What exactly is Clean Space?

Introductory Articles, Clean Space

One of the most fascinating aspects of Clean Language facilitation is what it reveals about the role of space in our mental processing. As you use the Clean Language questions to find out about a client’s inner world, you’ll discover that most metaphoric symbols (as well as most real-world things) are located in a specific place.

Frequently, the symbols are located in or around the client’s body. Becoming aware of where they are helps the client to sort out the relationships between them, and to get an embodied sense of them. That’s one of the reasons we urge beginners to ‘go for the good stuff’ – it’s a lot more useful and fun to get an embodied sense of how things will be when you’ve achieved your goal, than to wallow in a metaphor for the problem.

During a Clean Language session the client may move around his landscape, exploring how it appears from different perspectives and perhaps ‘visiting’ different symbols to understand new aspects of the situation. The landscape ‘comes to life’ and may well start to change. As the landscape changes the client’s thinking changes, and changes in the client’s life frequently follow.

That’s the use of space in Clean Language. However, ‘Clean Space’ is something rather different. It’s the name of a specific therapeutic process devised by Clean Language originator David Grove a few years before he died.  It tends to produce quite rapid, dramatic change – clients often get surprising insights, find their thinking reconfigures itself usefully and that their behaviour changes as a result.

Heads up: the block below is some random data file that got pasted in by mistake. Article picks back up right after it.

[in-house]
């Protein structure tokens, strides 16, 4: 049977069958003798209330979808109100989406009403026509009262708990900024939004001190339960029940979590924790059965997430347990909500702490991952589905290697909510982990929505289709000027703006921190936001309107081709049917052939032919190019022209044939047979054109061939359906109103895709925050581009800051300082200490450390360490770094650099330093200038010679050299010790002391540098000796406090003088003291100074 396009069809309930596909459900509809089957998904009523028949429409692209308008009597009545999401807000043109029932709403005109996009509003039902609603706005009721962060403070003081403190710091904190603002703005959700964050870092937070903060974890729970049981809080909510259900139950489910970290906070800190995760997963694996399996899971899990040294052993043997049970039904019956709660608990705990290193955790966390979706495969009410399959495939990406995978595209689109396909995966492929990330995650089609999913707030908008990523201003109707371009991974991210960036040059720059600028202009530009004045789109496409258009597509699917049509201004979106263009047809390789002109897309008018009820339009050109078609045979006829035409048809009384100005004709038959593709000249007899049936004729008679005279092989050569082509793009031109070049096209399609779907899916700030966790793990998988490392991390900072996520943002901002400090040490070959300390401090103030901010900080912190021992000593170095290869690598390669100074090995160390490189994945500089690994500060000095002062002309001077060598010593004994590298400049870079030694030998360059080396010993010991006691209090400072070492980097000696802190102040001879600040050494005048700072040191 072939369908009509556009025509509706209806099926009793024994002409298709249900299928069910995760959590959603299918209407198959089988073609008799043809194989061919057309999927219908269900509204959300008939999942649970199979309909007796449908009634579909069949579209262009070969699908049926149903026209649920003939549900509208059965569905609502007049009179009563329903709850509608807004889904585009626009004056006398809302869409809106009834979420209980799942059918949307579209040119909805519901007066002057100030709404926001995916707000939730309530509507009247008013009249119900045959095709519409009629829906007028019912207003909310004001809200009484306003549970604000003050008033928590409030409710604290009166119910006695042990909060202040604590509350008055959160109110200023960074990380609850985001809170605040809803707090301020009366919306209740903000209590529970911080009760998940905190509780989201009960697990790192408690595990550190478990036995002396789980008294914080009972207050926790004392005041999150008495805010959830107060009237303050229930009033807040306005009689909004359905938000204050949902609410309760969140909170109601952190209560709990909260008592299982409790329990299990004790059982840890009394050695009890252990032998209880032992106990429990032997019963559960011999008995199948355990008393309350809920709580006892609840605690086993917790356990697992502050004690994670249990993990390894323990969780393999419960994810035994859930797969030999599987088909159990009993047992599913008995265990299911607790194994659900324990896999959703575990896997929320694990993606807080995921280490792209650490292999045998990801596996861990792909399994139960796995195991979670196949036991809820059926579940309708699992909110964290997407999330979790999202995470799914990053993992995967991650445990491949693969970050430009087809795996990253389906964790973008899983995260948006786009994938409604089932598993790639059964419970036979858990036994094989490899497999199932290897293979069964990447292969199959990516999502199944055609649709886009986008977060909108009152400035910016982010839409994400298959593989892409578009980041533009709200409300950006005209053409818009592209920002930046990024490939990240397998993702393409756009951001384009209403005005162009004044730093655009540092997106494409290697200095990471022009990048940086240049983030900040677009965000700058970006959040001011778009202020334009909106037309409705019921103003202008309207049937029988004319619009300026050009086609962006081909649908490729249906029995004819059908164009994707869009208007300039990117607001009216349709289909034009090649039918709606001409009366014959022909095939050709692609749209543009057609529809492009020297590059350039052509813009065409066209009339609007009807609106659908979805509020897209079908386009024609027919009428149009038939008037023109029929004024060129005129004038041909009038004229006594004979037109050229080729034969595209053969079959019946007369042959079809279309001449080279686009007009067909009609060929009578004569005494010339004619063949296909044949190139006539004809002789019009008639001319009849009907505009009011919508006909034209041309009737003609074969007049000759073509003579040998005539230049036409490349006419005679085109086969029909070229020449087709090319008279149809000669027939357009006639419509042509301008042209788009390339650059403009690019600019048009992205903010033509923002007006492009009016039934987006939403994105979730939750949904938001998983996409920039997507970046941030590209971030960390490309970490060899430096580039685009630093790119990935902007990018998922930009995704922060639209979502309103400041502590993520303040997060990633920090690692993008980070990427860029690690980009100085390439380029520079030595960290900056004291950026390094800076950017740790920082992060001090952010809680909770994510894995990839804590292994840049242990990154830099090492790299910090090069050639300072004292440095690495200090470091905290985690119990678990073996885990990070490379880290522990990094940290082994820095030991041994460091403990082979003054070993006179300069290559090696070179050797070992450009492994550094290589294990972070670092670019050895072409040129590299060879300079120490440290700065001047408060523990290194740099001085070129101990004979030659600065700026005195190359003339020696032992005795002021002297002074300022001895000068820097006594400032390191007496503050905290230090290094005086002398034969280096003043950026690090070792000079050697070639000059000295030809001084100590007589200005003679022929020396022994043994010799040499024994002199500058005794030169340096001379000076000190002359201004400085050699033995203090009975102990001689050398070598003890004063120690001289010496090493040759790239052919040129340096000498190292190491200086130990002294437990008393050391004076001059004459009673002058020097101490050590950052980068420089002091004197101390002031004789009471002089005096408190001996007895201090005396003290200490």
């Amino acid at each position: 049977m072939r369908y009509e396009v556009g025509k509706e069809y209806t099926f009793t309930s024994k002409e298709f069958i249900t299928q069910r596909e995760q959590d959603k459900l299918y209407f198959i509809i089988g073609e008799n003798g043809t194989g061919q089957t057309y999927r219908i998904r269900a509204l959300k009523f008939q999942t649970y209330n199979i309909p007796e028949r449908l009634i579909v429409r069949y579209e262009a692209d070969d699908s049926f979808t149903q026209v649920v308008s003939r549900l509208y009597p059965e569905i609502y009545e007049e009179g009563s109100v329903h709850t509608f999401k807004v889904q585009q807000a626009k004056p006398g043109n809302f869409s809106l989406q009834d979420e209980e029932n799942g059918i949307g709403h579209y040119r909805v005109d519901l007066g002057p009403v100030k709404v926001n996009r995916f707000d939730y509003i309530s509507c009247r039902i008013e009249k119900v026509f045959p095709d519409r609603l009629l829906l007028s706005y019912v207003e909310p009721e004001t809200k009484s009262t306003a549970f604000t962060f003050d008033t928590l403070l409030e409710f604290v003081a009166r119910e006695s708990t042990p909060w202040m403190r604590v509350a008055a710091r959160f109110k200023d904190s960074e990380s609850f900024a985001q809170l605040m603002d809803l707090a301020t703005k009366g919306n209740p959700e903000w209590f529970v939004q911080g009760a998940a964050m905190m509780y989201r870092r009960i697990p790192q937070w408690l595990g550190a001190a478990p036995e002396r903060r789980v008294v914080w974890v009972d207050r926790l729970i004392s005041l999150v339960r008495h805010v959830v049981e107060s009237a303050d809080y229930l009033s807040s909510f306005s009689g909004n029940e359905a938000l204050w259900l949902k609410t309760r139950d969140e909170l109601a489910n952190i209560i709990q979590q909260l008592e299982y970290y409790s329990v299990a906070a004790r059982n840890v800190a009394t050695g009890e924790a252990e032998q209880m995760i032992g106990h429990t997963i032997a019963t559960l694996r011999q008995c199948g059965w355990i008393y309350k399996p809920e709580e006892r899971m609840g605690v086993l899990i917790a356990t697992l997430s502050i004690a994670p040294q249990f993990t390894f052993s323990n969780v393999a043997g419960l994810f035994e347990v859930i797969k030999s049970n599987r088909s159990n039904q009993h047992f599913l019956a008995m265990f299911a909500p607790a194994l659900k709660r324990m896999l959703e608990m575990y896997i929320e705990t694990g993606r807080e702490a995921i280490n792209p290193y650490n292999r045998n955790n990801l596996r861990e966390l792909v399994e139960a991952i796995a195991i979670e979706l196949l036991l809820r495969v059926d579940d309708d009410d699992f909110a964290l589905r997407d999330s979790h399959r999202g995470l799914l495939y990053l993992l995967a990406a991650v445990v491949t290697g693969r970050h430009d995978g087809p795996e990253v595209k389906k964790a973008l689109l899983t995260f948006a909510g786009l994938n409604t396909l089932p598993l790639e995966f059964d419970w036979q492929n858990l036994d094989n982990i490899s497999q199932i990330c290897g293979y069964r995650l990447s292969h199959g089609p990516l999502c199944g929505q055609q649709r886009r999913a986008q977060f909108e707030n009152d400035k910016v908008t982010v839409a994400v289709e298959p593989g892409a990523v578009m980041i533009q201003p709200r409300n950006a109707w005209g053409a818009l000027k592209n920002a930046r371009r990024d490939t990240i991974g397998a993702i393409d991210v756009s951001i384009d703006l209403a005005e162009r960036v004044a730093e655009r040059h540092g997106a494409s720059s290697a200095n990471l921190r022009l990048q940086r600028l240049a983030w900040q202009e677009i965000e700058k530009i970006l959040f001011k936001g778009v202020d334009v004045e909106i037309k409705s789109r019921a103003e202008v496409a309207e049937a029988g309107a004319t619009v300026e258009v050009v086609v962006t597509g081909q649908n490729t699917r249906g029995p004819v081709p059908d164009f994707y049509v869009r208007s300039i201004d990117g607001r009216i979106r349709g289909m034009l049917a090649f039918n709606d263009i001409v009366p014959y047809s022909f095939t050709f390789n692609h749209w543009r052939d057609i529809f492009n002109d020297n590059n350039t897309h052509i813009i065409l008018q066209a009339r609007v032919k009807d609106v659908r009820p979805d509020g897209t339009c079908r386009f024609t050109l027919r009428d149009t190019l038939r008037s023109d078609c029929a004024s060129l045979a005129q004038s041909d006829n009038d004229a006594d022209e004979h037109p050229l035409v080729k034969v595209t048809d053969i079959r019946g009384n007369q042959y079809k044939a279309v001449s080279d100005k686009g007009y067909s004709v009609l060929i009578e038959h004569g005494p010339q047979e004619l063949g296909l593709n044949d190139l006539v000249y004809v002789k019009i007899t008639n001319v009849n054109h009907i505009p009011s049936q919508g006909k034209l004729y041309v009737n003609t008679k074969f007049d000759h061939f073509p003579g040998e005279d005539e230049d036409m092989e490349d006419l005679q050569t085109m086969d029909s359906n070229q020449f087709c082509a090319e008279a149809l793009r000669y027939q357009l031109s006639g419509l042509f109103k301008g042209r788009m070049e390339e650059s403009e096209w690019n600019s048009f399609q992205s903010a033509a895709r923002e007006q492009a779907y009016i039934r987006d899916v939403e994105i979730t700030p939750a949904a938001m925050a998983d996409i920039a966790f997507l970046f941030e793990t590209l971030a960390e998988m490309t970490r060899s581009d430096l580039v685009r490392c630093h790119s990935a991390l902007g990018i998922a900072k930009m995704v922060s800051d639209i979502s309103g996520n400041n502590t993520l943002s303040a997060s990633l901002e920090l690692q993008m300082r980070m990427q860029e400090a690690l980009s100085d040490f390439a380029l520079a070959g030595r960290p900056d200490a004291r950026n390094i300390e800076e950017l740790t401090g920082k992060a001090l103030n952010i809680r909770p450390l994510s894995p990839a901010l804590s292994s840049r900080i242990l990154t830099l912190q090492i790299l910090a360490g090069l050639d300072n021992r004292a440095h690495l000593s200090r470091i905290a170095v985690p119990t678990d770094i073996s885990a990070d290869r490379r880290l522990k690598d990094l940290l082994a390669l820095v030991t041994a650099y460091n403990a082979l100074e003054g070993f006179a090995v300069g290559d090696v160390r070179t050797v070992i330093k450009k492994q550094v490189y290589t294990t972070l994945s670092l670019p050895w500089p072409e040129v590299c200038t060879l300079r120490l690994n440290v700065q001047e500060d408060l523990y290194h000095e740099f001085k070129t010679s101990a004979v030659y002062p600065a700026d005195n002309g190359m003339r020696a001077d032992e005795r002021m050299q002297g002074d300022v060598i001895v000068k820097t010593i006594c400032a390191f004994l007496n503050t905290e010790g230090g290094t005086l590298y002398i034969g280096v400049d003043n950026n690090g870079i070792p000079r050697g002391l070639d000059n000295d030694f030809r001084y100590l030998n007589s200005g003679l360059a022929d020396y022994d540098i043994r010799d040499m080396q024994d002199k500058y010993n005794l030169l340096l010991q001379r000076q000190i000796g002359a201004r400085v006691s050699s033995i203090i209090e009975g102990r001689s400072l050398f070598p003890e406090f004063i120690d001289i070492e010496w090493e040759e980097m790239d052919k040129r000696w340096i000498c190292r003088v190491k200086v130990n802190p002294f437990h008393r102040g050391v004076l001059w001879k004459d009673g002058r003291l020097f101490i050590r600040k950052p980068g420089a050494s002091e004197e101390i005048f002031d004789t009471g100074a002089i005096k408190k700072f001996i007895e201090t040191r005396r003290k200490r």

As in Clean Language, in Clean Space the facilitator introduces as little of his own content, assumptions, presuppositions etc as possible, and uses only a predefined language which is combined with the client’s own words.

However, in Clean Space the facilitator uses a set of ‘directives’ rather than questions. The client is directed to move from one location to another, marking each (usually with a Post-It note) and gradually developing a network of about six named ‘spaces’.  The client revisits different spaces over the course of the session, explores the relationships between spaces and the nature of the network as a whole. And, as the network develops, new insights emerge.

While it is a very distinct approach, Clean Space forms a bridge between Clean Language and the series of new therapeutic techniques devised by David in the last years of his life, called ‘Emergent Knowledge’ or ‘Power of Six’ techniques, containing elements of both approaches.

Clean Space was devised as a therapeutic technique. But as with Clean Language, it has proved to have much wider application. It can be used with individuals and with groups, and (with slight adaptations) to uncover information as well as to promote change.

Perhaps surprisingly, it has been used very effectively in executive coaching. While it requires a certain confidence on the part of the facilitator to suggest something which looks so unusual – what will the staff think about their boss walking round his office sticking post-its on the floor and walls? – it works so well that it is definitely worth any risk.

Clean Space is covered in Module 4 of Clean Change Company’s training programme, and is part of the assessment for Certified Clean Facilitator status.

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